Thursday, 29 October 2015

Breast cancer awareness month: So my boobs are trying to kill me...

Author: Katie

I'll start my story on a hot summer's day in July 2014. I'd gone alone to my appointment at Broomfield Hospital's Breast Clinic as I wasn't feeling too concerned about my results. As Emma, the genetic counsellor, delivered the results that I had tested positive for the BRCA2 gene mutation I didn't really know how to react. In fact it's taken nearly a year to know how I feel about it enough to start this blog.

For me, being told I have the BRCA2 gene mutation feels a bit like a half-diagnosis. Yes it does mean that I have an 86% chance of developing breast cancer and over a 40% chance of developing ovarian cancer but day-to-day it doesn't actually change anything. I'm not ill. I'm not sick. I don't have cancer. I don't want sympathy and ultimately the only thing that has changed is my knowledge of my risk, which I now view as an incredibly good thing. 

I think my family's history with breast cancer is a big reason for my lack of panic over my diagnosis. My half-sister was diagnosed in 2010 aged just 30 and a year later my Mum was diagnosed aged 48. Both went through gruelling surgeries, chemotherapy and radiotherapy and suffered greatly through their battles with the disease but happily both are now safety in remission. I think that seeing both my half-sister and Mum survive breast cancer it means to me that I don't automatically view it as a death sentence, although I do realise there are many who aren't as lucky.  

The Jolie Gene

Google 'BRCA' or 'breast cancer gene' and you'll undoubtedly find hundreds of articles on Angelina Jolie. I love Angelina and admire greatly what she has done to raise awareness. She's gorgeous, strong and positive but she's hardly someone you can call up for a chat and discuss her fears about Brad seeing her post-mastectomy body. That's one of the reasons why I'm writing this blog.

I hope that by putting my feelings, thoughts and fears out there I help someone else going through the same thing. I'm 27, I'm a bit vain, I have a good career, I'm worried what I'll look like in a bikini after my surgery, will it affect my sex-life, will today be the day I feel a lump, will I still feel feminine? I don't have all the answers but if my blog brings a smile to just one person going through something similar then that would make me so happy.

Fight like a girl

Over a year on from my news and I'm actually feeling very positive. 1000 women a month die from breast cancer in the UK alone and I'm very lucky that I have been given this warning. I have a choice to save my life before I'm even diagnosed and for that reason I will be undergoing a full double mastectomy by the end of the year.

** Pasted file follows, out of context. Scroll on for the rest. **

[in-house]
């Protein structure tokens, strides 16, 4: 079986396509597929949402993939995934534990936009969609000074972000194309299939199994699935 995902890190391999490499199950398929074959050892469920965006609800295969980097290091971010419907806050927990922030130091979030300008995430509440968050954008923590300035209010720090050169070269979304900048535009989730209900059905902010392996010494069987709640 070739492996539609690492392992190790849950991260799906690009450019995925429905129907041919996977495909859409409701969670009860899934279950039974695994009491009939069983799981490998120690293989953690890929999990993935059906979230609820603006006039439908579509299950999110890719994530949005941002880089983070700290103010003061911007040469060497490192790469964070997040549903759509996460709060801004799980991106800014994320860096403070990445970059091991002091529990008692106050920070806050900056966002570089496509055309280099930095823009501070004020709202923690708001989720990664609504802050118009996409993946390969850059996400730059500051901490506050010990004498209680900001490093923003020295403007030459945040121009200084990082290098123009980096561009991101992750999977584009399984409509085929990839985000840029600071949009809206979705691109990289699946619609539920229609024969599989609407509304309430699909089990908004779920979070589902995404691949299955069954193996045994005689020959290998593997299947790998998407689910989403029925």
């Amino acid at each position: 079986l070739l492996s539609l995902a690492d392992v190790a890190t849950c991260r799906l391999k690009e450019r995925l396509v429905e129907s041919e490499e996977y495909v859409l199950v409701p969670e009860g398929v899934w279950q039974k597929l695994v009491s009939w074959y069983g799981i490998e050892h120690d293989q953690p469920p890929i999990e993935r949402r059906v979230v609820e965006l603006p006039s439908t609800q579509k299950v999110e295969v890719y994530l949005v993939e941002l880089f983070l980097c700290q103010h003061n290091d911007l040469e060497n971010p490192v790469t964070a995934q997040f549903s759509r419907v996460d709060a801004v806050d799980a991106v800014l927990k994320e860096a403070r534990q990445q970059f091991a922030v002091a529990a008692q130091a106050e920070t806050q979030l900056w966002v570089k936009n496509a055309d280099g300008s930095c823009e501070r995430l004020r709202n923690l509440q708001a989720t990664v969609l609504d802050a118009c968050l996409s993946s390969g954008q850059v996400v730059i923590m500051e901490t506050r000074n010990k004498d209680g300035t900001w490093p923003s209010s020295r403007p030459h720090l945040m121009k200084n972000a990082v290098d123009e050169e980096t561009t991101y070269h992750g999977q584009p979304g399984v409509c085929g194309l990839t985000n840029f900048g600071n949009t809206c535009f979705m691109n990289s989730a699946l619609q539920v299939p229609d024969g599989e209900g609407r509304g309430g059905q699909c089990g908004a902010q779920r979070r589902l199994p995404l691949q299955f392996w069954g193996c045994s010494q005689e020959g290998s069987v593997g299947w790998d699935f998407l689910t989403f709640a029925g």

Cancer is such a horrible spiteful illness and makes us all feel powerless. The fact that I have a choice makes me feel so empowered. I'm one of the lucky ones and I'm going to fight this like a girl. 

You can follow Katie’s journey through her full blog here:

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Write for the blog! This blog is one of a series being shared on the Young Women's Breast Cancer Blog UK during October, breast cancer awareness month, but the blog is here year round. If you are a young woman in the UK who has/had a breast cancer diagnosis and you would like to be a part of this blog, please have a read of the additional information here.

Check your breasts
Breast cancer can happen to any of us - regardless of age. Information about how to check your breasts can be found on the Coppafeel and Breast Cancer Now websites.
Further information and support:
Younger Breast Cancer Network UK - an online chat and support group for women under the age of 45 in the UK who have had a breast cancer diagnosis.
Baldly Beautiful - a YouTube channel with make up demonstrations, created by Mac makeup artist Andrea Pellegrini who went through chemo herself in 2014.
Take A Moment - This is a group for women (all ages) who have/had breast cancer who want to explore, reflect on and express their feelings and experiences through photography. This is a link to the public page - to join the group, send them a message.
The Osborne Trust - Providing children of parents with cancer the opportunity to access time out recreational activities whilst their parents undergo operations and treatments
Jen's Friends - Free heart-shaped pillows for women (and men) with Breast Cancer. Designed to provide comfort and protection after a Mastectomy operation.

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